So I thought I was on the right track, and would try to be a little more clever and tried :-

'Make -IC:\Users\Graham\AppData\Roaming\Arduino15\packages\arduino\tools\arm-none-eabi-gcc'

But I get exactly the same error... Any ideas?

You are right, it does need 'libsam_sam3x8e_gcc_rel.a' to be rebuilt as I inserted a '#pragma message()' command into 'system_sam3xa.c' and that file is never compiled.

As I said, I am a little out of my depth here....

Regards,

Graham

Edit: I am going round in circles and starting to get annoyed........... is this more likely to work under the dreaded *nix? I would be even more out of my depth with *nix but at least the environment would be set up correctly... Some EXPERT help would be nice.....

Even more annoyed now, having spent past 3 hours trying to setup Ubuntu, I have failed to achieve anything which may contribute to fixing this.

Sleepy time....

Graham

Hi Graham,

I do run Linux only since 9 years and don't miss anything (from Windows).

I saw similar compile errors than you. Reason is that environment variable ARM_GCC_TOOLCHAIN was not set and therefore "/arm-none-eabi-gcc" was called under root directory where it does not reside.

Another recursive grep led me to the directory where the library can be rebuilded easily. These are the steps:

• set environment variable ARM_GCC_TOOLCHAIN=~/.arduino15/packages/arduino/tools/arm-none-eabi-gcc/4.8.3-2014q1/bin/
• cd ~/.arduino15/packages/arduino/hardware/sam/1.6.4/system/libsam/build_gcc
• make clean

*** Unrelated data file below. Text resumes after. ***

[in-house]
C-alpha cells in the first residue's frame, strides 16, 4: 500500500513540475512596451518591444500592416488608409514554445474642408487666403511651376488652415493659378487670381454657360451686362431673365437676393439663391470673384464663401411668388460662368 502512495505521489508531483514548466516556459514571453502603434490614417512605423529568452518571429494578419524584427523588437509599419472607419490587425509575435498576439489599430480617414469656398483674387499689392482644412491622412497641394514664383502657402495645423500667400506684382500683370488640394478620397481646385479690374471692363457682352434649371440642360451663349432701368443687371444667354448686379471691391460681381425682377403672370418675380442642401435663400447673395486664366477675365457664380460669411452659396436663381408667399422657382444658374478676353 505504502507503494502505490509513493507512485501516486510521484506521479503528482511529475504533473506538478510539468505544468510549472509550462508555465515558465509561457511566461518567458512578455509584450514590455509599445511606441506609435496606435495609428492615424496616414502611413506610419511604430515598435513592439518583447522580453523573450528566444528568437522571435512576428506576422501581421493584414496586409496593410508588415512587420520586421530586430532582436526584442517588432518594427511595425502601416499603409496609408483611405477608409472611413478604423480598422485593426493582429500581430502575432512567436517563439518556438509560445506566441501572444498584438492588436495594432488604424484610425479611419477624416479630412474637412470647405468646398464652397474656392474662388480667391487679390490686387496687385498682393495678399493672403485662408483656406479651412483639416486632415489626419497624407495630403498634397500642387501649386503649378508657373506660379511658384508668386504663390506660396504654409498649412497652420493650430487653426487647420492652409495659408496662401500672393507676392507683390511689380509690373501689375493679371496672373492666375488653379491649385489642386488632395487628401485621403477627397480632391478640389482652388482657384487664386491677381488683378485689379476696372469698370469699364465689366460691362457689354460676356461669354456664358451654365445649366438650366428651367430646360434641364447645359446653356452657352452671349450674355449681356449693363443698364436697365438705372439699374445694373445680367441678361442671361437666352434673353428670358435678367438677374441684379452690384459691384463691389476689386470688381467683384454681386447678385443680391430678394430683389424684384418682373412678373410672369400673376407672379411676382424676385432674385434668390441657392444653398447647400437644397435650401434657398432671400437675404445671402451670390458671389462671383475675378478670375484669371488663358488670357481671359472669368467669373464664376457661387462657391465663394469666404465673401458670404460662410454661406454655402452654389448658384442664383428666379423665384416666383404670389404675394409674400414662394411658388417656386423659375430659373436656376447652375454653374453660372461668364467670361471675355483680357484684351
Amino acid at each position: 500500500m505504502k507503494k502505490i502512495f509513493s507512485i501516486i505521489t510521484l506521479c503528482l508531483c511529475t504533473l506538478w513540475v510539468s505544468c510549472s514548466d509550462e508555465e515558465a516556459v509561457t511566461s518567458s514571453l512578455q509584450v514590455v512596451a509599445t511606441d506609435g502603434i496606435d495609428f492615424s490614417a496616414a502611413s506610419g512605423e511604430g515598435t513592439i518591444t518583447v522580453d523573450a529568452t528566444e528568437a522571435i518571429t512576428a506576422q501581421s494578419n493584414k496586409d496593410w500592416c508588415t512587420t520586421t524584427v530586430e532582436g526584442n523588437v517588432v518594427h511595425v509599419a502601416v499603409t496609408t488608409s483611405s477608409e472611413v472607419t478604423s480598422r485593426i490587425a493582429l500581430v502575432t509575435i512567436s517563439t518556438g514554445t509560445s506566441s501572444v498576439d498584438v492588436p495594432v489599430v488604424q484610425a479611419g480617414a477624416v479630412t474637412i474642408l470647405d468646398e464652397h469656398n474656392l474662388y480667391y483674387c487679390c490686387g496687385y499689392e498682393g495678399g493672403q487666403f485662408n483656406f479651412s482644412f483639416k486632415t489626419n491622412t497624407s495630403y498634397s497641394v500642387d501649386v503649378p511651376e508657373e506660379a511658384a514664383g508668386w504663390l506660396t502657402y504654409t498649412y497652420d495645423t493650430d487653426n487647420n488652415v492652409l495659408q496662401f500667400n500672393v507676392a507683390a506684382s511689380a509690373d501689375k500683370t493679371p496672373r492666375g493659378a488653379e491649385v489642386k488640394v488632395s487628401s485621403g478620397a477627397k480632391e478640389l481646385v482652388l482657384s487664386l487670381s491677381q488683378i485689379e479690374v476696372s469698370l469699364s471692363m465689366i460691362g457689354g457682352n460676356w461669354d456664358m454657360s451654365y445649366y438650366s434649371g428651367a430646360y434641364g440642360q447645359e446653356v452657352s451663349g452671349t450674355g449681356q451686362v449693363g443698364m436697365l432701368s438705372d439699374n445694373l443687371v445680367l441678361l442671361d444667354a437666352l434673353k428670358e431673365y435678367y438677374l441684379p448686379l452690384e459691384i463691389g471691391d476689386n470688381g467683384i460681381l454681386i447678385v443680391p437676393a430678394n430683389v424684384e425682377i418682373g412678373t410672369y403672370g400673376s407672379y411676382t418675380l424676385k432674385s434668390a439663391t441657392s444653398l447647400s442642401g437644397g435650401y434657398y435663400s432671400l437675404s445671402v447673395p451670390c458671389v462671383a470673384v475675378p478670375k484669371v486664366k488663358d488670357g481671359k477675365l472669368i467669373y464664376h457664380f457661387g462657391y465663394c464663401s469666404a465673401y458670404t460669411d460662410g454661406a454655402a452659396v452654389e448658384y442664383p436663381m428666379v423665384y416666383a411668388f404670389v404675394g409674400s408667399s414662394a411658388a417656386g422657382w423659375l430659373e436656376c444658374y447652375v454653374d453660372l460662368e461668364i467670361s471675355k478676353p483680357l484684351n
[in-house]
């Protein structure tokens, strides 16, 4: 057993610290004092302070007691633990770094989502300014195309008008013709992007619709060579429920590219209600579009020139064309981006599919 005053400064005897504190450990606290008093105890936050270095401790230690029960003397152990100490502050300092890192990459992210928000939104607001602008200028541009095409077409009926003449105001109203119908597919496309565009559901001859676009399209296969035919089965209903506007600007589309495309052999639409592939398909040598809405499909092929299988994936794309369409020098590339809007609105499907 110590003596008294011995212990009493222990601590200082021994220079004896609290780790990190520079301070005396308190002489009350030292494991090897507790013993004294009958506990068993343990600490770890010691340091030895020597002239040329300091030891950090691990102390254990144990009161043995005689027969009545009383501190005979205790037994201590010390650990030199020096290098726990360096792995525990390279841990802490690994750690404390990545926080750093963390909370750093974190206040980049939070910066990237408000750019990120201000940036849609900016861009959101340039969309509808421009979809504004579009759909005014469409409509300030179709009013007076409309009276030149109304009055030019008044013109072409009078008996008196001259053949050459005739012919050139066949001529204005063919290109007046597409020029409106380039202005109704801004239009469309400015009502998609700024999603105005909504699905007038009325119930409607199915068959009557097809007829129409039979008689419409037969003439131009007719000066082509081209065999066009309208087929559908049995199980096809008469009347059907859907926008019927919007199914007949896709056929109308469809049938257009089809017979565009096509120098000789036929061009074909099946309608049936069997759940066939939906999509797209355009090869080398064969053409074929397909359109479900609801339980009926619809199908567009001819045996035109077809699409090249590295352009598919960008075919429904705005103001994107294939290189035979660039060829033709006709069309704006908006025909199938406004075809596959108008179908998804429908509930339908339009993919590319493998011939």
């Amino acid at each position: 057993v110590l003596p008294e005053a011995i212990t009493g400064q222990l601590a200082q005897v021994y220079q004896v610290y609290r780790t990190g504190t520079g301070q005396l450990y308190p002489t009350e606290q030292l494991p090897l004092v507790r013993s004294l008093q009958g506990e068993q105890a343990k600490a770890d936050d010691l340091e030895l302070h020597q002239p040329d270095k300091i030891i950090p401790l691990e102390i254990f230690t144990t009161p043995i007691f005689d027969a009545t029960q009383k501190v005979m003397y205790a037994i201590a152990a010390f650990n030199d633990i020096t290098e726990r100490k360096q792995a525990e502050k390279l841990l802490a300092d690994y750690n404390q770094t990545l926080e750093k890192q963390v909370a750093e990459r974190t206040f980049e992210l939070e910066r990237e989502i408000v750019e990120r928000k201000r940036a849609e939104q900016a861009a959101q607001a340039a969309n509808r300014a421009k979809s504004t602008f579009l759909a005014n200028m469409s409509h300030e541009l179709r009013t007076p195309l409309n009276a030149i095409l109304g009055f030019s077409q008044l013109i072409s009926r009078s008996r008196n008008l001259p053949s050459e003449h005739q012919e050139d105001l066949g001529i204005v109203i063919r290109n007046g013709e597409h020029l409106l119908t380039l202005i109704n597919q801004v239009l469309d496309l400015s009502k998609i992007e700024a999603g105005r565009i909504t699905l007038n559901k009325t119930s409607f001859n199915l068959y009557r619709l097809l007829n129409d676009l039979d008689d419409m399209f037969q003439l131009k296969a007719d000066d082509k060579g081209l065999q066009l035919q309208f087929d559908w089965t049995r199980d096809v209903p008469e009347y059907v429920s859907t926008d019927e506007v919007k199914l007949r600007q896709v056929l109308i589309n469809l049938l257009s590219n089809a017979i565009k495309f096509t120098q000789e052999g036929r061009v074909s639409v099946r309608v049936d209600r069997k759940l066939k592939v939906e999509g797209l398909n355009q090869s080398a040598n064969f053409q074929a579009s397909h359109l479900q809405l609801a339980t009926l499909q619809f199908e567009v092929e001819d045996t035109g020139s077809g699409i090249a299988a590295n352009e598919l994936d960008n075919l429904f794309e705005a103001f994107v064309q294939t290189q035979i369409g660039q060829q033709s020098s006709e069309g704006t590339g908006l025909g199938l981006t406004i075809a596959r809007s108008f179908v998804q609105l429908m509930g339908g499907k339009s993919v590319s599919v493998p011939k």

• make libsam_sam3x8e_gcc_rel.a

I see a huge number of "packed attribute" warnings, but these files of interest get created (newly after "make clean"):

• ../../../cores/arduino/libsam_sam3x8e_gcc_rel.a
• ../../../cores/arduino/libsam_sam3x8e_gcc_rel.a.txt
• ../../../system/libsam/build_gcc/release_sam3x8e/system_sam3xa.o

The order of ".o" files in ".txt" file is totally different to that of "libsam_sam3x8e_gcc_rel.a.txt" used by Arduino IDE.. I did do a "sed paragraph sort" (http://sed.sourceforge.net/sed1line.txt) for both roughly 550 line files. The diff is only 200 lines (and not 1100), but still too much for me from a risk standpoint.

Good news is that 3rd file of interest gets rebuild, and its entries are identical in Arduino IDE lib and newly created lib:

``````system_sam3xa.o:
00000000 D SystemCoreClock
00000000 T SystemCoreClockUpdate
00000000 T SystemInit
00000000 T system_init_flash
``````

What I will try next is to

• make a copy of old Arduino IDE lib
• remove sam3xa.o from the lib
• add newly created 3rd file of interest to the lib

That should be the most riskless solution, the tool to modify the lib is arm-none-eabi-ar.

Hermann.

OK, repĺacing "system_sam3xa.o" in "libsam_sam3x8e_gcc_rel.a" was easy.
And more importantly, flashing my program from first posting in this thread worked.
And it produced the same measurements as before (because I did not do any of Okio's changes yet).

``````\$ cd ~/.arduino15/packages/arduino/hardware/sam/1.6.4/variants/arduino_due_x
\$ ll
total 188
drwxrwxr-x. 4 stammw stammw   4096 Jan  9 11:17 build_gcc
drwxrwxr-x. 4 stammw stammw   4096 Apr 23  2015 debug_scripts
-rw-rw-r--. 1 stammw stammw 116884 Jan  9 12:49 libsam_sam3x8e_gcc_rel.a
-rw-rw-r--. 1 stammw stammw  15179 Jan  9 12:26 libsam_sam3x8e_gcc_rel.a.txt